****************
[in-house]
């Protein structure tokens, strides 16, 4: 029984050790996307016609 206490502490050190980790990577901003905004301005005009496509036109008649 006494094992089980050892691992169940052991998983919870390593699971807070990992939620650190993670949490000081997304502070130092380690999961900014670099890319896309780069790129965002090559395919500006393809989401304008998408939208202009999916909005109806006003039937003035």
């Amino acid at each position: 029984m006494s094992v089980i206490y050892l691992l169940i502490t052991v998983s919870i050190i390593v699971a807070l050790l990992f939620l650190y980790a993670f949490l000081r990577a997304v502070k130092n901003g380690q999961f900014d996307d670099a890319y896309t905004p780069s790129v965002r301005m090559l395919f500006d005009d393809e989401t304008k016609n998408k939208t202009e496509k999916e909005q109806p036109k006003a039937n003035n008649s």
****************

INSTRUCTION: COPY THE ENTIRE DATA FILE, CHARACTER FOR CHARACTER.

[in-house]
């Protein structure tokens, strides 16, 4: 029984050790996307016609 206490502490050190980790990577901003905004301005005009496509036109008649 006494094992089980050892691992169940052991998983919870390593699971807070990992939620650190993670949490000081997304502070130092380690999961900014670099890319896309780069790129965002090559395919500006393809989401304008998408939208202009999916909005109806006003039937003035």
């Amino acid at each position: 029984m006494s094992v089980i206490y050892l691992l169940i502490t052991v998983s919870i050190i390593v699971a807070l050790l990992f939620l650190y980790a993670f949490l000081r990577a997304v502070k130092n901003g380690q999961f900014d996307d670099a890319y896309t905004p780069s790129v965002r301005m090559l395919f500006d005009d393809e989401t304008k016609n998408k939208t202009e496509k999916e909005q109806p036109k006003a039937n003035n008649s």